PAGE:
Desert Deer Hunts for Snowbirds
By: Pat Meitin
From fall through early winter, hunters living in the Rocky Mountains find the region a pure hunting paradise. Fall offers so many hunting opportunities – from upland birds to waterfowl to big-game adventures – you sometimes don’t know where to begin. In some Rocky Mountain states, black-bear hunting is open, too.
Then, almost suddenly, deep winter sets in and hard-core Rocky Mountain hunters grow restless. For many, small-game and predator hunting currently open lacks the pizzazz of the sexier big-game and upland-bird seasons. But hunters who haven’t indulged in enough big-game hunting come January can still go afield … if they were intrepid enough to have the foresight to submit an early license application (there are exceptions) … if they have the gumption to load a 4-WD vehicle with camping gear and coolers … if they’re prepared to hitch a camper to their pickups … if they’re willing to push a day south … if they’re ready to do all this and more to get on the trail of the Coues white-tailed deer.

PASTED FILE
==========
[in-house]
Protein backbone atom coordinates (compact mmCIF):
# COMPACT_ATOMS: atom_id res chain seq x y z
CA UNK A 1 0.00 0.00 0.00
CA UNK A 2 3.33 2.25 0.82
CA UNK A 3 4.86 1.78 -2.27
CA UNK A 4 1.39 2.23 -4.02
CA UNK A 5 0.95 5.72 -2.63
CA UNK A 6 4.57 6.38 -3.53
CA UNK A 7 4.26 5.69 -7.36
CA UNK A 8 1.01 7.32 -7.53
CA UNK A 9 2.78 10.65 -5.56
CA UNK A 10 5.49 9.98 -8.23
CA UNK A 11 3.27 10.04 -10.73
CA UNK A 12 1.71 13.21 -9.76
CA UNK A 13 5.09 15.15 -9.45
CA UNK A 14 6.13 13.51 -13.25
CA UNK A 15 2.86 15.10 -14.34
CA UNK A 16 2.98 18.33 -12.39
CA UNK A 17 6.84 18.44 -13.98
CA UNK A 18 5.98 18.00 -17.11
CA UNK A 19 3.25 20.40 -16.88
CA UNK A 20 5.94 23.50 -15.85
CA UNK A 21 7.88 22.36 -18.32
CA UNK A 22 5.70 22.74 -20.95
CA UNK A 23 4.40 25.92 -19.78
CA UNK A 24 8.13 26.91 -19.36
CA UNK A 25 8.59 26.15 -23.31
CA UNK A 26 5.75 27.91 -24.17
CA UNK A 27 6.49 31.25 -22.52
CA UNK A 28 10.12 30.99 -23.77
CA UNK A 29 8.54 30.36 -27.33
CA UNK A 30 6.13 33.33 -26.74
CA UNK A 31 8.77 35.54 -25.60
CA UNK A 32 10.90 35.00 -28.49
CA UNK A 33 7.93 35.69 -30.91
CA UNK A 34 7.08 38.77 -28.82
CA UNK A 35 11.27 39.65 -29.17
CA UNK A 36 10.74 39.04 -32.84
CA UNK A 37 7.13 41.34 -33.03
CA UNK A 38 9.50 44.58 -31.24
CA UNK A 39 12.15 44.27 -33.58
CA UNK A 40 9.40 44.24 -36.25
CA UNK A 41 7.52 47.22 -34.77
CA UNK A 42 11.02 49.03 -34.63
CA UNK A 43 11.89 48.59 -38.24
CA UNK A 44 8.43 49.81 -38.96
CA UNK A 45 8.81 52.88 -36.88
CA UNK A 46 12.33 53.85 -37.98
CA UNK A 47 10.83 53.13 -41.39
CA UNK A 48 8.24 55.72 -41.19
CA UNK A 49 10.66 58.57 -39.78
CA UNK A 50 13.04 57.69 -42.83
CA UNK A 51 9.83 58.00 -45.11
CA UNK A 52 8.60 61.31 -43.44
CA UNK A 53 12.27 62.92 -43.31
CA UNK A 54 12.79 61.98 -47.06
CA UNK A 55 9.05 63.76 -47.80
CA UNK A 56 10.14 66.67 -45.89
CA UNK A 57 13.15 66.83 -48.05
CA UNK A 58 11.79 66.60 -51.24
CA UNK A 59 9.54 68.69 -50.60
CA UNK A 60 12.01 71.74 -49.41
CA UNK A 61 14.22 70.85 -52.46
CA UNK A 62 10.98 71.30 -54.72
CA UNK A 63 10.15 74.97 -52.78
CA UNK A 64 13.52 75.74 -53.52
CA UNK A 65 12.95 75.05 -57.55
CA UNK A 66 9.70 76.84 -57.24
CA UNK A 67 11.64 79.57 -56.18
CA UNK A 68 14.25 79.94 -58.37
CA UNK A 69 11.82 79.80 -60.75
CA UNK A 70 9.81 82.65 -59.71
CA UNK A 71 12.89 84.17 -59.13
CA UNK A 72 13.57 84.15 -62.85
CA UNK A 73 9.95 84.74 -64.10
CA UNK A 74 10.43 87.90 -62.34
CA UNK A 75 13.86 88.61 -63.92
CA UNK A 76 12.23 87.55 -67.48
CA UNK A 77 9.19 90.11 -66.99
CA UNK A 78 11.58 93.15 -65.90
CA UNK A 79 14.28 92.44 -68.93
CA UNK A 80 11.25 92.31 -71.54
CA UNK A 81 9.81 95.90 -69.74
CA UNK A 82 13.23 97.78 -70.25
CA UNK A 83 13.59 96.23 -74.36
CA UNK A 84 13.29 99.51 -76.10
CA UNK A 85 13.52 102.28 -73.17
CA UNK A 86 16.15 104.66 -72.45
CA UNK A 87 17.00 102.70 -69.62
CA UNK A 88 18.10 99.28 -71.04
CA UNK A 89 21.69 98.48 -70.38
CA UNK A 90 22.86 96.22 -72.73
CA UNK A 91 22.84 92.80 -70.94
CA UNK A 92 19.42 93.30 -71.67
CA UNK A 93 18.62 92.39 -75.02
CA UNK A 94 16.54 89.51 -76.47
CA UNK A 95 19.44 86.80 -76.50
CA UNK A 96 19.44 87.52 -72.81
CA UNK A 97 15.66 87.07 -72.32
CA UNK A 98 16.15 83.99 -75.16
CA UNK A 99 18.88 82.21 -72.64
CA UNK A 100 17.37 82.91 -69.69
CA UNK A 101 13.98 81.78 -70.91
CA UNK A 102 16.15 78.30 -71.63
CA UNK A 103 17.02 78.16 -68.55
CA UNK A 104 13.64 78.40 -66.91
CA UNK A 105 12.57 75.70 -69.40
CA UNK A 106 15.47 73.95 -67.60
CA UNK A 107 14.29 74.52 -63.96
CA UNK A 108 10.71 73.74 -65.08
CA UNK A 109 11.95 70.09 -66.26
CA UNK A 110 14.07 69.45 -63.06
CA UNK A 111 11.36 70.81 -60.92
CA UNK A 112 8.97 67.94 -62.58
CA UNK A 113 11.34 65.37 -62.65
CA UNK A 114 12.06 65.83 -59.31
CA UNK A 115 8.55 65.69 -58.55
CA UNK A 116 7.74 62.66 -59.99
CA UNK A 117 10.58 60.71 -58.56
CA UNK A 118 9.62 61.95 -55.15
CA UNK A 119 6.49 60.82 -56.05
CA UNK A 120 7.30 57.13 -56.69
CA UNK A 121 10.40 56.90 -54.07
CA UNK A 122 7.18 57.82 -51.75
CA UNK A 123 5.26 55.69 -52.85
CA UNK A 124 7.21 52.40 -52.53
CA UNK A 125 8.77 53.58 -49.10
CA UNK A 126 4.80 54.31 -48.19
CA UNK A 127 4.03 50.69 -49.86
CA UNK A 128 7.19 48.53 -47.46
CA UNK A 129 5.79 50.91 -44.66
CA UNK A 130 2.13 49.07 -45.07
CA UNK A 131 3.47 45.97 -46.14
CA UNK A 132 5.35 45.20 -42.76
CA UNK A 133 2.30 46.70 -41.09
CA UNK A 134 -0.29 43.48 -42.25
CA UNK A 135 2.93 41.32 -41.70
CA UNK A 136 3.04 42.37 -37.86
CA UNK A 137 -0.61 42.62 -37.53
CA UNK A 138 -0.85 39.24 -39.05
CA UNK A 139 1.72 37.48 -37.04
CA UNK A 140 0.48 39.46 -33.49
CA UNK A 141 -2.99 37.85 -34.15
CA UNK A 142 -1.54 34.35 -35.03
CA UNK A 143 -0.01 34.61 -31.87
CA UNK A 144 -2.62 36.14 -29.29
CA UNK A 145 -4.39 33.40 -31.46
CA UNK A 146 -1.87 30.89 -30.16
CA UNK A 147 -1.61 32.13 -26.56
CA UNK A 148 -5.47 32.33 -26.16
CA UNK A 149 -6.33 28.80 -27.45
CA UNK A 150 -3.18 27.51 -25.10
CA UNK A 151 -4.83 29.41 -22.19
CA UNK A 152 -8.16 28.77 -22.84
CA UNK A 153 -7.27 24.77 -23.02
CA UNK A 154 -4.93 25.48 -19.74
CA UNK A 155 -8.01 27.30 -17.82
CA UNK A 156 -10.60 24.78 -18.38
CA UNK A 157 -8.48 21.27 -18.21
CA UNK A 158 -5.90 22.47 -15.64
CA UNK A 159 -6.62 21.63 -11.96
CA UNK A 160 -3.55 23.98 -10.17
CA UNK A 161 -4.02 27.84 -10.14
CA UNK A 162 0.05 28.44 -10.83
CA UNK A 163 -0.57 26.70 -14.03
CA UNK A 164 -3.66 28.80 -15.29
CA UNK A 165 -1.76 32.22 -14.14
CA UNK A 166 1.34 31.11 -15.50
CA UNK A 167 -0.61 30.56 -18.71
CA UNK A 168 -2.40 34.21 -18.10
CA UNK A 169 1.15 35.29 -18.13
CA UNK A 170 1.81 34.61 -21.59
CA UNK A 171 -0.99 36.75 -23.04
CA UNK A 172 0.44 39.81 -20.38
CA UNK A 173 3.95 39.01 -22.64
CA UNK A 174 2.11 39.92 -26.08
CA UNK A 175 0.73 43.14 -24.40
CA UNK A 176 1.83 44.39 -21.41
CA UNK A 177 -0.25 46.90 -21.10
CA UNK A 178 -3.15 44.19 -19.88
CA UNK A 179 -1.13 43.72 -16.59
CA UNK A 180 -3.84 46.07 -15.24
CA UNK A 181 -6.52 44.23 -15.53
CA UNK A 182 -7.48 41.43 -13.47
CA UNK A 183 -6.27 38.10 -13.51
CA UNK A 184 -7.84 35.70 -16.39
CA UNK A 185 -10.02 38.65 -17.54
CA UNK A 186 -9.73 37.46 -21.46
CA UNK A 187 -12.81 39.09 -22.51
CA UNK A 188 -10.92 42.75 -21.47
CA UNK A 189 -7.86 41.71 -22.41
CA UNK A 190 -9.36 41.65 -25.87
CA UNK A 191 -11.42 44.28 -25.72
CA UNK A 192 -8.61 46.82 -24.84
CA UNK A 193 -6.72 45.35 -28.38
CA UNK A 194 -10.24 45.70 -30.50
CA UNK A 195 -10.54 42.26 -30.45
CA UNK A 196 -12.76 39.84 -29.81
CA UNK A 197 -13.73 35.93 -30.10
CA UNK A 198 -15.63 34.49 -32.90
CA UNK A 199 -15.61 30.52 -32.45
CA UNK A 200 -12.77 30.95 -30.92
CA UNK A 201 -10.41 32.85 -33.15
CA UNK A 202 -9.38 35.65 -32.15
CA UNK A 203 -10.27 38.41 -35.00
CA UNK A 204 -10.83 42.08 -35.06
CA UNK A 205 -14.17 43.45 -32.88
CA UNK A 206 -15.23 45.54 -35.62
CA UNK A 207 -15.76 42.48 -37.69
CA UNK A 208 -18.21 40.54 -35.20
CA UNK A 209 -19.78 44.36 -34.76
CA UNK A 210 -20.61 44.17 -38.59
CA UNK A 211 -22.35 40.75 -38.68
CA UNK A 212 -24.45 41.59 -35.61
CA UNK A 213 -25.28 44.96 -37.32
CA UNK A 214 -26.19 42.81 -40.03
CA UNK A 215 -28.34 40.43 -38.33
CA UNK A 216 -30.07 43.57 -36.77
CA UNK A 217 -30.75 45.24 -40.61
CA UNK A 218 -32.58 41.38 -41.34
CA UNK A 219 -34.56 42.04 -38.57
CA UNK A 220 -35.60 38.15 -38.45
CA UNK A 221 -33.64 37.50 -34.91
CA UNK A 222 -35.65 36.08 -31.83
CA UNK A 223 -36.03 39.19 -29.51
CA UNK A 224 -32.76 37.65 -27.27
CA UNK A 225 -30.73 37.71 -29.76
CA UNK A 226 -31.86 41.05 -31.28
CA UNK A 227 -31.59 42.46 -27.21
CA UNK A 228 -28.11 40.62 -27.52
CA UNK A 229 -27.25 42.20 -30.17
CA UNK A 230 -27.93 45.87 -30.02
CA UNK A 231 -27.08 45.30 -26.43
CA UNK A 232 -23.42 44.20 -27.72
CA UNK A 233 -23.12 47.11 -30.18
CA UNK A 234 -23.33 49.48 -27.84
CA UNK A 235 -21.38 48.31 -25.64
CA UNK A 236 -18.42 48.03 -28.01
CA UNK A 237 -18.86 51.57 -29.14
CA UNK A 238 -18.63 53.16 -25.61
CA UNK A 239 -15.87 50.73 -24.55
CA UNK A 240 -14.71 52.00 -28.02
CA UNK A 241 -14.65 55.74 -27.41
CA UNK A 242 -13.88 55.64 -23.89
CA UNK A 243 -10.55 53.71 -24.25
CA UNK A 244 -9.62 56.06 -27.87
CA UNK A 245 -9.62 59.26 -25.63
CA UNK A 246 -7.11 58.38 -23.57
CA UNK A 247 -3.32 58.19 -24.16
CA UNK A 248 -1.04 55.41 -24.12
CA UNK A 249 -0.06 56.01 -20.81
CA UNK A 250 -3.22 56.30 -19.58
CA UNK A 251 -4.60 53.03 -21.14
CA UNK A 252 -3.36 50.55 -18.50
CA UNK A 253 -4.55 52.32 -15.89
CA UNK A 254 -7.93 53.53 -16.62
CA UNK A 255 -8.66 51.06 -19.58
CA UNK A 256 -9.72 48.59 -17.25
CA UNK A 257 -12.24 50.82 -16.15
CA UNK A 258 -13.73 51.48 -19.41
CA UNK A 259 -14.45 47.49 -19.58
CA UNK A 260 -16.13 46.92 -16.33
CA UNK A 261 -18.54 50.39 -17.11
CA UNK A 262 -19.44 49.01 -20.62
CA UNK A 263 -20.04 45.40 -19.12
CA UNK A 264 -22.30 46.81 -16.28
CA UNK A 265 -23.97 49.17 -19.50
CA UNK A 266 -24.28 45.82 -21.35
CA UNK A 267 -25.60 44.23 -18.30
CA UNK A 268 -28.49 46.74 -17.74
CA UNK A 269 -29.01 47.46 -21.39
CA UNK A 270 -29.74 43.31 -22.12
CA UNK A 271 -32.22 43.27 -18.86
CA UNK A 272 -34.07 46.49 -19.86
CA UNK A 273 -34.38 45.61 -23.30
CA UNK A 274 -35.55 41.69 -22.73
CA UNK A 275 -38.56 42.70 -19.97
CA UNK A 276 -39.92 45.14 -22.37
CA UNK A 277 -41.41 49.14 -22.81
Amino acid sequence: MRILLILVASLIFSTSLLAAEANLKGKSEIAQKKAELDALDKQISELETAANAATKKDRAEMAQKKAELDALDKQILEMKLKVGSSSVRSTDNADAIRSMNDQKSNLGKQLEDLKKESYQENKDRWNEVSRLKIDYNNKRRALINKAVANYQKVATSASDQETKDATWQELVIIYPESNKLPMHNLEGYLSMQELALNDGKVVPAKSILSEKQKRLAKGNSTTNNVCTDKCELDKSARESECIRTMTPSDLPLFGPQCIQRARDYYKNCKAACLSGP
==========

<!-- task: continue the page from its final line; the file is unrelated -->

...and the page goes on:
Arizona and New Mexico are your destinations for these mid-winter big-game hunts, and while desert muleys also abound, it is the elfin Coues whitetail that has captured the hearts of late-season hunters up and down the Rocky Mountains. Once largely forsaken but for a small cadre of cult-like aficionados, Coues deer have become hunters’ newest bucket-list quarry. Blame it on the new fascination with slams, or just plain-and-simple wanderlust, but the Coues deer, once a subspecies few outside their range had heard of, is now a major attraction that lures serious big-game hunters to the Southwest each winter.
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